Was the Civil War a Just War?

Was the Civil War a Just War?

a means into explaining the existence of the things he previously doubted

In regards to proving the existence of god , we need to tackle first why Descartes needed to doubt the existence of god . This was a very important step in his philosophy because the theories in his philosophy would have a sounder foundation if he was going to use them to explain the existence of God

As what was stated above , Descartes used the Methodic Doubt in to arrive with the cogito and say his phrase cogito ergo sum ' or I think therefore I am . This cogito exists in a metaphysical plane because Descartes believed that everything that existed in the physical world were not real

The reasons why he had to doubt the physical world include the fact that the senses deceive us . Examples of these are a pencil which gives the illusion of bending after placing it in a glass of water . Others include dreams which a person would consider to be so real until they wake up in bed . And finally , everything in this world is subject to change which he presented after burning a piece of wax and then asking if the residue of the wax is still considered as wax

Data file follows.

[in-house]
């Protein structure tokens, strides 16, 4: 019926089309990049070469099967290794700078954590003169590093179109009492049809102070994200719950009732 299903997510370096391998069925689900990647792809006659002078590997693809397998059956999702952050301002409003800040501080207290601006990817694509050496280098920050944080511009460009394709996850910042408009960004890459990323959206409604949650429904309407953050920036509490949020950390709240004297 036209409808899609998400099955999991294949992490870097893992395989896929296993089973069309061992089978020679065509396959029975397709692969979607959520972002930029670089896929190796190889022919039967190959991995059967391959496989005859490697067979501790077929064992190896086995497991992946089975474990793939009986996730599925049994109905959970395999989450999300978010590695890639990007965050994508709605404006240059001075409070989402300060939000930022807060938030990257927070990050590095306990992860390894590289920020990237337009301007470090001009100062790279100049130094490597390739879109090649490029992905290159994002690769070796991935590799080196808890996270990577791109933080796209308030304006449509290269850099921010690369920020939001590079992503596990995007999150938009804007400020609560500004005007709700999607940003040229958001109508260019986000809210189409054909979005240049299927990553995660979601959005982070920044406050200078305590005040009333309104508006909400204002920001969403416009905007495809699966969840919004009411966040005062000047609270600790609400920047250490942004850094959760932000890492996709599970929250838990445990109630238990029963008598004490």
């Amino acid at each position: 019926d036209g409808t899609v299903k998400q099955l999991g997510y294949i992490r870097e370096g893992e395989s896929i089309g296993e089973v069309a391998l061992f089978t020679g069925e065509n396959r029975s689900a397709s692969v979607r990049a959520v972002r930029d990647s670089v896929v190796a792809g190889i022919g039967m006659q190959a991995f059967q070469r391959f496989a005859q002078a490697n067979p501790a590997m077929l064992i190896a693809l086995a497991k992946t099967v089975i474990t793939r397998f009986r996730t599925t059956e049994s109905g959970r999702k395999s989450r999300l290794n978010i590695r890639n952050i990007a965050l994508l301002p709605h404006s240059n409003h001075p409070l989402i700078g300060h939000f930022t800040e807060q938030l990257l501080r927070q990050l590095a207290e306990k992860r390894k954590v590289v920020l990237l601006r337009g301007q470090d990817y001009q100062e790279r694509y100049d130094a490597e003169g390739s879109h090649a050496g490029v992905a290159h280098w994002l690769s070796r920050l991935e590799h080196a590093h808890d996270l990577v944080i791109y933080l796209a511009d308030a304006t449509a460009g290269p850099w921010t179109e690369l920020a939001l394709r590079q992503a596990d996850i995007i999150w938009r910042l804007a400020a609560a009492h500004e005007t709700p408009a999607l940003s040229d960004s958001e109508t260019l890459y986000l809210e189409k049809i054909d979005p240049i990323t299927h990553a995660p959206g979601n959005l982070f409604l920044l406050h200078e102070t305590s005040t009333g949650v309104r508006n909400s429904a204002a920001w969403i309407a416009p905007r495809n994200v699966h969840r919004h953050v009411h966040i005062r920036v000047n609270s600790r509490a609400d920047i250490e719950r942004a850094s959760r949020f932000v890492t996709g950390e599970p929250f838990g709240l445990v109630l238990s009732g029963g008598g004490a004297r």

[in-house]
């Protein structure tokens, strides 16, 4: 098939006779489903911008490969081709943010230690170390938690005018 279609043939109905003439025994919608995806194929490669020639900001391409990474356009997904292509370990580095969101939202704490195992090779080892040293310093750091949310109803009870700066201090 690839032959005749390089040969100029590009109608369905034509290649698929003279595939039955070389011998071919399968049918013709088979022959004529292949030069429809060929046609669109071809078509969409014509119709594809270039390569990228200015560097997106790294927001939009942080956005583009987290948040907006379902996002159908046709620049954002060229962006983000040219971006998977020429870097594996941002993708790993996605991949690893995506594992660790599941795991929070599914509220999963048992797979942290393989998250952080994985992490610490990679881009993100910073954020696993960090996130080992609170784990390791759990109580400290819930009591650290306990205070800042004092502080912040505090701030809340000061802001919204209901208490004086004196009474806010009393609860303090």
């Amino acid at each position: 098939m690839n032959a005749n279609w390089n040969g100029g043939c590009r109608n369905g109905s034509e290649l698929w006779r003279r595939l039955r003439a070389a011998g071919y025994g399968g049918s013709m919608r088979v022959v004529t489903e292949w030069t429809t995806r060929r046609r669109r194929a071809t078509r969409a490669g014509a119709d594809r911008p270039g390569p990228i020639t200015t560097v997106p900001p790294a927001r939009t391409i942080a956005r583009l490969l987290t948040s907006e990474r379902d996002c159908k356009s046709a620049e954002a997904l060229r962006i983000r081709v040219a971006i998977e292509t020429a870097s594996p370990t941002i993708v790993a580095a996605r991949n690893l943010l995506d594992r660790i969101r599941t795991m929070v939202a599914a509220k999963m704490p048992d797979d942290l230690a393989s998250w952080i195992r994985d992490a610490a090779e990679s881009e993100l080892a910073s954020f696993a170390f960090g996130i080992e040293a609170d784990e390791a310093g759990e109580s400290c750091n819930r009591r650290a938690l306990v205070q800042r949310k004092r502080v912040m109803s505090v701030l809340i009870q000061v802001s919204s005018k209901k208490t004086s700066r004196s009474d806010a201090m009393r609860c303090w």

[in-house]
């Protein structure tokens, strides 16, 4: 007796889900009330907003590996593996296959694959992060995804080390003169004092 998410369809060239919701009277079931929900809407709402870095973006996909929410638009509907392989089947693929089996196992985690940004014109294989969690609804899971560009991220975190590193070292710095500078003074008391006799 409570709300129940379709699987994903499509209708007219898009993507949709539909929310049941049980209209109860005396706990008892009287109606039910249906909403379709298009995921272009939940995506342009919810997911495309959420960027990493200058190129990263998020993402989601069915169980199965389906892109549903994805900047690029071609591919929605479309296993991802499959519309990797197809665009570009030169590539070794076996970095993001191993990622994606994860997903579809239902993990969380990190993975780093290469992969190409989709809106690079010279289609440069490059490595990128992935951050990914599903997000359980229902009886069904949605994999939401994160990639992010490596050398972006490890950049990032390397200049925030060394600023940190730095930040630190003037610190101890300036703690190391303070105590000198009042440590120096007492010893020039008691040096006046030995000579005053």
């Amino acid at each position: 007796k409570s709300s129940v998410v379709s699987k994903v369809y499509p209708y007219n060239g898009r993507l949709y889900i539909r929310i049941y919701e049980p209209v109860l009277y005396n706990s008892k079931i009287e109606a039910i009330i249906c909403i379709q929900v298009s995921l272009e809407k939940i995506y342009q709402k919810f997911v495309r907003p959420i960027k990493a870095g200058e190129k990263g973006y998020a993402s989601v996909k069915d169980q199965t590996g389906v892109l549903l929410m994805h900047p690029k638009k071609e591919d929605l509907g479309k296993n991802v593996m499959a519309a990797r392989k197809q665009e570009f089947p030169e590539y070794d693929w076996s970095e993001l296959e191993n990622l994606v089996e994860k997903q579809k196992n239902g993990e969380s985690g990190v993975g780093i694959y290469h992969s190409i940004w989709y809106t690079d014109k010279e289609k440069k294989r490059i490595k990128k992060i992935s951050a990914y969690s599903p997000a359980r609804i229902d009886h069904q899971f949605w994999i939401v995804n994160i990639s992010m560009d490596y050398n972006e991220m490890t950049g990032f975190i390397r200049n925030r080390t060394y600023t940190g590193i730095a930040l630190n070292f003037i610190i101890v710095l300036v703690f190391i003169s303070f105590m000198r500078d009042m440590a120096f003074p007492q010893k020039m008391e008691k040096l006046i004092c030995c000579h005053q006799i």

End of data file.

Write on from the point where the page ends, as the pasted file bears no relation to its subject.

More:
After doubting the senses , he soon went to doubt the validity of the physical world . In to do this , he asserted that there is a malevolent demon that would deceive us into believing that what we perceive is real . Now that he was able to discard god as the foundation of true knowledge , we now shifts his focus to the cogito

However , being left with the cogito could lead to solipsism , a view wherein a person believes that only the individual exists , since everything existed except the cogito . So Descartes needed to prove the existence of God in to validate the existence of the physical world and free his philosophy from the perils of solipsism

Descartes gave some arguments that led to his proofs of the existence of god . His first proof dealt with the nature of ideas . He classified different kinds of ideas such as those...

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